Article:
The setting: A church board meeting. The tension: Off the charts.
My head elder pursued the agenda – and almost swallowed his larynx. He didn’t say a word,
but his eyes and face shouted, Have you lost your bloody mind? I returned a shrug and an insincere smile that was intended to convey, Pray and hang onto your hat. We will soon find out. I had just handed out the agenda at the monthly church board meeting and one thing was sure: I had either solved a problem or blown up the church.
I read a blog this week titled Top Ten Healthy Ways to Handle the Church Critic by Charles Stone. Everything he writes is outstanding, and you can read it here: http://charlesstone.com/top-10-ways-to-handle-the-church-critic/.
As I read through Stone’s list, my mind drifted back to a deacon in my church. I’ll call him Ted. Ted exasperated pretty much everyone. He was a sprinkler system of negativity, spraying criticism on everyone he talked to. Unfortunately, he was on the church board.
I had tried everything. I had prayed, sought counsel from others, chatted with his wife, and talked directly with Ted. Charles Stone would have applauded my efforts, but nothing worked. I came to the unhappy conclusion that Ted enjoyed manipulating everyone’s emotions and being an all-around pain in the butt.
So I put the issue on the board meeting agenda. Item number 8 – after devotional, prayer, financial report, the new projector, membership transfers, and a stipend for the youth leader – was Ted’s gripes. Yep. That’s the way I listed it on the agenda. As the board members arrived and we were about to begin, I passed out copies of agenda and held my breath.
Almost everyone set the paper on a chair next to them or rolled it up like a scroll of Leviticus. But Hal, my head elder, scanned the agenda to see what we would be discussing. When he saw “Ted’s Gripes” after #8, he thought he was dreaming or that I had lost my mind.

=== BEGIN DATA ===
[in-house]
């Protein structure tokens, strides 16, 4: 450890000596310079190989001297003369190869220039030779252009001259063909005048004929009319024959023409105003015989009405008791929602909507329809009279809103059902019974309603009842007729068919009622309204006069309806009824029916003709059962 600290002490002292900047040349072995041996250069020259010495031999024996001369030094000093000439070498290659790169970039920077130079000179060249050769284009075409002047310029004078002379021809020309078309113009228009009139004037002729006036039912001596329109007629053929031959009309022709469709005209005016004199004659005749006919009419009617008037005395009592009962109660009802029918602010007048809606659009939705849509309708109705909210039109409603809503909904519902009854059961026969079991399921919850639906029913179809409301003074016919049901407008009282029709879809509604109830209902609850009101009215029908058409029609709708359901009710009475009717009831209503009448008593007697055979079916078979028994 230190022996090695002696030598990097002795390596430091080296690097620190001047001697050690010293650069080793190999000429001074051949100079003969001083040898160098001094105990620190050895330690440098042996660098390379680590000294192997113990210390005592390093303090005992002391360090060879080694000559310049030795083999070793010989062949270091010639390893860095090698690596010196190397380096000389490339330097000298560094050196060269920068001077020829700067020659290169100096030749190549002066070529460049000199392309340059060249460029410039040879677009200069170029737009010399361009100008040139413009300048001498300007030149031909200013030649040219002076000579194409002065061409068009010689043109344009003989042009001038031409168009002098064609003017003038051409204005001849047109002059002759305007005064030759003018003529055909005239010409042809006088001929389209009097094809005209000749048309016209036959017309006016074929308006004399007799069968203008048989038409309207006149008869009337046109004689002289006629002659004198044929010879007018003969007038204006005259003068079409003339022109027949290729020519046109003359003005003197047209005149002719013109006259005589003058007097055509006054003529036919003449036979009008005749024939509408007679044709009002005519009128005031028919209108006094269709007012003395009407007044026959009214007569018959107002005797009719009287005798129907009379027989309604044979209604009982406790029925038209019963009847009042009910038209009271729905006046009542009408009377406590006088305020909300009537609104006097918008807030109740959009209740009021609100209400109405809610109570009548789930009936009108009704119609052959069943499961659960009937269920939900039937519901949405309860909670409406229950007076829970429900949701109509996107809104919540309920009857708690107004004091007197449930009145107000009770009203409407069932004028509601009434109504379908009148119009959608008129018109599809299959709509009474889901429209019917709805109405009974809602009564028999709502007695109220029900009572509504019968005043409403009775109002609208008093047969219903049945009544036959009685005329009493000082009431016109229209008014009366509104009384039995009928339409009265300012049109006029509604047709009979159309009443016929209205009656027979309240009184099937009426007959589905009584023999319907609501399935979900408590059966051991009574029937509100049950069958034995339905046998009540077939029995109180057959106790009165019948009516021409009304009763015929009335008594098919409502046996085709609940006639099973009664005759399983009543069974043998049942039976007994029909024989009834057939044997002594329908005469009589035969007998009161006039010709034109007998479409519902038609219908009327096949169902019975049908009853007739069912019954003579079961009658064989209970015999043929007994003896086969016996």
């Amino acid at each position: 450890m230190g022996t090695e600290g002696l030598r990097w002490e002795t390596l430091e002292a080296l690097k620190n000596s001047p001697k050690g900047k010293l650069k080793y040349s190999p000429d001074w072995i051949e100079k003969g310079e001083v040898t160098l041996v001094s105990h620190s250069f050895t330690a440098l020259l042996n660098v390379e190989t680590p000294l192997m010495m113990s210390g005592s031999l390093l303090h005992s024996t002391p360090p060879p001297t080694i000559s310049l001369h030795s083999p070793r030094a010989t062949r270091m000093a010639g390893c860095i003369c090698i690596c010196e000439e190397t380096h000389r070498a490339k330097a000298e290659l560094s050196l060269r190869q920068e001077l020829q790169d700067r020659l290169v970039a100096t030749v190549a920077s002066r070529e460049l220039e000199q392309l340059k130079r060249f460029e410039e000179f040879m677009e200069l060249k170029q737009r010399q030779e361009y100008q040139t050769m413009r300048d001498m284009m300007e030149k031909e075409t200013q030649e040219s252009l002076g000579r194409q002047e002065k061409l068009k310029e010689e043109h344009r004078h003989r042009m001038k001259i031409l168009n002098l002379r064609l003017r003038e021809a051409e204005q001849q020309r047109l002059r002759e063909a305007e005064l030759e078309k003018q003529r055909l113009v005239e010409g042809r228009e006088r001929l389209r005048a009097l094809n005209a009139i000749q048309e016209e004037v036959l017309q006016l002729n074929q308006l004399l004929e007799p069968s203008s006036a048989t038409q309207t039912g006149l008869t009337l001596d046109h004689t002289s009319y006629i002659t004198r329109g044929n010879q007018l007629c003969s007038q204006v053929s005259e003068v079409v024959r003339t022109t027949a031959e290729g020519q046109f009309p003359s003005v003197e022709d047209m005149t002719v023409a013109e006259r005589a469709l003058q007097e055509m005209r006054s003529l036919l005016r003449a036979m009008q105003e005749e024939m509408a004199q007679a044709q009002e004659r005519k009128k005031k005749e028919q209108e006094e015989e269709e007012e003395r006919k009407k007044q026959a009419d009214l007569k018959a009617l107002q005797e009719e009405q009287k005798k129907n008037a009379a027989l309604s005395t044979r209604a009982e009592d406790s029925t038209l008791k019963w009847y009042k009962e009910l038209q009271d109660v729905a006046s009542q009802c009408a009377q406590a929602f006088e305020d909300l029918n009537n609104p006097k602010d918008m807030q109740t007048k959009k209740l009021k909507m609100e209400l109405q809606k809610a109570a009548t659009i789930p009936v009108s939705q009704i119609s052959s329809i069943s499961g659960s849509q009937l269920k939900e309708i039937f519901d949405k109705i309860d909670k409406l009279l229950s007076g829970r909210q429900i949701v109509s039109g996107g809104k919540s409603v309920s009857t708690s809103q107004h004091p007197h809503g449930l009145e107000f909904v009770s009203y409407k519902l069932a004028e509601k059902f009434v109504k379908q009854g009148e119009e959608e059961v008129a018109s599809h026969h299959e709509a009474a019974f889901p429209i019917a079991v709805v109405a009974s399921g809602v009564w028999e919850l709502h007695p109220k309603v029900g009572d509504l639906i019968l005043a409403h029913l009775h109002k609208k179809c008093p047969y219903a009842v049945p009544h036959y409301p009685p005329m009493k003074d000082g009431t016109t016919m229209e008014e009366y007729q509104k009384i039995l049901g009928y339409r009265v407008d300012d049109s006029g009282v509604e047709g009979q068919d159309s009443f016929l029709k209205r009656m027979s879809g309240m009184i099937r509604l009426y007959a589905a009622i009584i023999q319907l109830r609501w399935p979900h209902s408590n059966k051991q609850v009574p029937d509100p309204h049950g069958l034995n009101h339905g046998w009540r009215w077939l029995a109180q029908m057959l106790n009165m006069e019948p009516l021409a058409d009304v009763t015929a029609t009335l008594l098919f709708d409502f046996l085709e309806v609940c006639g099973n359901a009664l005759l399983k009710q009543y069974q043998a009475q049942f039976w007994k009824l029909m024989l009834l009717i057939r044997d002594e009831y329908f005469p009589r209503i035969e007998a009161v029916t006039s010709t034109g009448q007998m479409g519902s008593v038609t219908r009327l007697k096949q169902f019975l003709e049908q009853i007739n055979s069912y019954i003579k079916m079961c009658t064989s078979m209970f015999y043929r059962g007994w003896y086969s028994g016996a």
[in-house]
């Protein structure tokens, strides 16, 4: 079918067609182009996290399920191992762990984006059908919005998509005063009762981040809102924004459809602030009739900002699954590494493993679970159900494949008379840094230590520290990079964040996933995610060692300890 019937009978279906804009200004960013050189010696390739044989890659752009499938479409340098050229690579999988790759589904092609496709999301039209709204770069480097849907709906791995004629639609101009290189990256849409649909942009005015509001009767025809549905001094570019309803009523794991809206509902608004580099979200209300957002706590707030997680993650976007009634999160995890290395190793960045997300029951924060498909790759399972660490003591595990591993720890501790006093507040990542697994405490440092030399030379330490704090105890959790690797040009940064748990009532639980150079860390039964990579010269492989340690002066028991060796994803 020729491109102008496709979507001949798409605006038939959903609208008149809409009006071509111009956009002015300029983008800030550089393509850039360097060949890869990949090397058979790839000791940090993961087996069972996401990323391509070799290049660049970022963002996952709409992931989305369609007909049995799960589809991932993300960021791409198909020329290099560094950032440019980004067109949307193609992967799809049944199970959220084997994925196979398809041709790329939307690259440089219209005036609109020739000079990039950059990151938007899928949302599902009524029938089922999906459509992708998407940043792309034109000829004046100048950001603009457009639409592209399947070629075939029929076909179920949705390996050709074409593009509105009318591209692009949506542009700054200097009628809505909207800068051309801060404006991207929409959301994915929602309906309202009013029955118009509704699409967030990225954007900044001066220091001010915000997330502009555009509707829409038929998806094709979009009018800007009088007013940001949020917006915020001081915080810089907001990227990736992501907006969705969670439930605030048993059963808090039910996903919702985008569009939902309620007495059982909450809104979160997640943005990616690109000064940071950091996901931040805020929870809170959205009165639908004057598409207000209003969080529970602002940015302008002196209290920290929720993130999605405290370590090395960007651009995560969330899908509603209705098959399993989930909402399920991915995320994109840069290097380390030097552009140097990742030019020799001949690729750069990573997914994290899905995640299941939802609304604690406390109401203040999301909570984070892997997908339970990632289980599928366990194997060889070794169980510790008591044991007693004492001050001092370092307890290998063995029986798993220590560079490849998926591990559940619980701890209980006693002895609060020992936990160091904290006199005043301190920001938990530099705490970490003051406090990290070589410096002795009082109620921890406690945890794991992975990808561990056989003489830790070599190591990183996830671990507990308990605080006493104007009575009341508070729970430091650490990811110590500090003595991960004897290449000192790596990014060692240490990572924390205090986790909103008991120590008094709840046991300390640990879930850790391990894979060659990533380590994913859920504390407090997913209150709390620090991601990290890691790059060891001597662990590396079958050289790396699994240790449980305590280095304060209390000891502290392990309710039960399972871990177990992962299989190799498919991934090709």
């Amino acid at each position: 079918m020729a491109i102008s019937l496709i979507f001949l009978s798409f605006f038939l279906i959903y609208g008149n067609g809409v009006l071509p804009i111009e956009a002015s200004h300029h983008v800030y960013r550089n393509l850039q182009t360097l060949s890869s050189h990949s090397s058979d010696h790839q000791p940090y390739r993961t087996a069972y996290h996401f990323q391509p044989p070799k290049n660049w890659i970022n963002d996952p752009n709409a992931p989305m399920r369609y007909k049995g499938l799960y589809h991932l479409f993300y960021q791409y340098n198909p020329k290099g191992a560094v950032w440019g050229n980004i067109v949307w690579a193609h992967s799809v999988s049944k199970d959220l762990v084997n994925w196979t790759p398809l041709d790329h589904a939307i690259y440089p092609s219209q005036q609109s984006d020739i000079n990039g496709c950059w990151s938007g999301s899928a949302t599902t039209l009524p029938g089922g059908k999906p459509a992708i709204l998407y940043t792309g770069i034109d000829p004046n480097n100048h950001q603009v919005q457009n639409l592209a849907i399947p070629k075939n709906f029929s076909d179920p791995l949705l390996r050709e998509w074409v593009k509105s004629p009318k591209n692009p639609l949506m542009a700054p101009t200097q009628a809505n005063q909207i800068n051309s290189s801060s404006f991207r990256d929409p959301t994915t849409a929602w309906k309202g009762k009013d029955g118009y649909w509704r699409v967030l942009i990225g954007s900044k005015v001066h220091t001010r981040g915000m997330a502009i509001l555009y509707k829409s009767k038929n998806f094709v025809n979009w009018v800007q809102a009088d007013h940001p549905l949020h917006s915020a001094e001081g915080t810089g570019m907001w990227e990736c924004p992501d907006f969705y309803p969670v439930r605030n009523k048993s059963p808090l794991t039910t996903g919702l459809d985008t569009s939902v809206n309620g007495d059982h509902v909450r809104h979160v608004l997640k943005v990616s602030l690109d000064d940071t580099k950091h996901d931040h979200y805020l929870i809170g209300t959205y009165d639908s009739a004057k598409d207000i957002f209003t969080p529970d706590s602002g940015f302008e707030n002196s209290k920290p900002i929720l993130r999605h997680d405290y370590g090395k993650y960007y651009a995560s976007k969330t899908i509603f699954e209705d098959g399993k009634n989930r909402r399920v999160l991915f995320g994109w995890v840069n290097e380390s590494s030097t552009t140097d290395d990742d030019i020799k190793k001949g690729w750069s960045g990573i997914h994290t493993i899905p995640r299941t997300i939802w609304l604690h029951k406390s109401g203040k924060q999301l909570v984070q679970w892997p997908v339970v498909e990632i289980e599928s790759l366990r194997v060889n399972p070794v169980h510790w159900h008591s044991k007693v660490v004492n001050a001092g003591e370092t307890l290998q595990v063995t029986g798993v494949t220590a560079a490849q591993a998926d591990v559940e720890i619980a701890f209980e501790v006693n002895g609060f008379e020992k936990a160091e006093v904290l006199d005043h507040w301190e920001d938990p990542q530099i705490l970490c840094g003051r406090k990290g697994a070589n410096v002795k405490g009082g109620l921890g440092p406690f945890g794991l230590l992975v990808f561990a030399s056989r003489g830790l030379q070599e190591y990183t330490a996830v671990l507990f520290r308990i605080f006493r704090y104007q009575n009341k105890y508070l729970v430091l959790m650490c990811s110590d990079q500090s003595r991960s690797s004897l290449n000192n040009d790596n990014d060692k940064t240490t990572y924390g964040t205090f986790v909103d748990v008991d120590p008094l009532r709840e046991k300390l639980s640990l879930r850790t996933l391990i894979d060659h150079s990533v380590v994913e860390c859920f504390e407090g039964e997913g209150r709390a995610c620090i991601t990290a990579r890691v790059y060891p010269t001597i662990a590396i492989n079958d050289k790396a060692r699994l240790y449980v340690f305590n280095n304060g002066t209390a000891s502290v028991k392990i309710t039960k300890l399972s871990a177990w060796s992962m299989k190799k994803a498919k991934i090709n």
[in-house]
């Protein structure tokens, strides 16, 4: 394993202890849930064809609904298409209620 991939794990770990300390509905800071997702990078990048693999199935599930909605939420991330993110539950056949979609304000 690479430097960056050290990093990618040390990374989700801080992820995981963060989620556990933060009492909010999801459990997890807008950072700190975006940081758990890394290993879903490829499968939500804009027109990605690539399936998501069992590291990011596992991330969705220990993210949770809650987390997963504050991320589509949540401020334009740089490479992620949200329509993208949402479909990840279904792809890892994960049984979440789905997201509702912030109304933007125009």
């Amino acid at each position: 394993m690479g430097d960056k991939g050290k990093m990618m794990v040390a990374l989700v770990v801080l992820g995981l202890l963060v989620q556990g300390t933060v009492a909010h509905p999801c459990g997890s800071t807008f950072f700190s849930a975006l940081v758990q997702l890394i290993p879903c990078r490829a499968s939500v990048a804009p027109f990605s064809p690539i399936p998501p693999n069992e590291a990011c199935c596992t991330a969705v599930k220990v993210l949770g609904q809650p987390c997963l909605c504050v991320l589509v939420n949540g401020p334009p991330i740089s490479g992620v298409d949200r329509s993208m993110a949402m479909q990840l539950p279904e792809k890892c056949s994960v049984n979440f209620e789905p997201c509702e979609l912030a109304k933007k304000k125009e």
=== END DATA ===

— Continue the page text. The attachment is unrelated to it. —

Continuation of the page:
The meeting rolled along like it always had. And then Ted turned on his sprinkler. I don’t remember what he was against at that moment, but everyone cringed as they felt the baptism of negativity. “Hey Ted,” I ventured. “May I asked you a favor? Do you mind waiting until your place on the agenda?”
“What do you mean?” he responded.
“Look at number 8.”
Ted read his name followed by the word “gripes”. His sprinkler shut down. His face turned as orange as a Cincinnati sunset. He took a deep breath, stood up, made a left turn, and walked out of the room.
The silence was thick. No one knew what to say (I certainly didn’t). After a painfully-long pause, my head elder spoke first. “Ron,” he said. “When I saw the agenda tonight, I thought you were nuts. But after hearing the negativity again and thinking more about it, I believe you did the right thing. Thank you for having the guts to deal with this issue. Hopefully we can have a happy church again.” I exhaled with relief as all around the room, one person after another agreed with Hal.
Ted came back to the meeting that night. He slipped in 45 minutes later and sat quietly. None of us addressed the issue. When we got to agenda item 8, we moved on to number 9 and kept going. As I walked to my car to drive home that night, several board members patted me on the back and thanked me again.
Two questions: Did it solve the problem? And did I do the right thing? It solved the problem. I’m not sure whether his heart had changed, but I know that no one heard anything negative from Ted from that day on. He was quieter, and everyone felt better about having him around.
Did I do the right thing? I’ll let you decide. I believed then, and I’m more convinced all the time, that the leader is responsible to shape and protect the DNA and atmosphere of the church. I did the best I could, and I think I would do it again.
Q: What have you learned about dealing with pain-in-the neck people? What are the consequences of not dealing with them?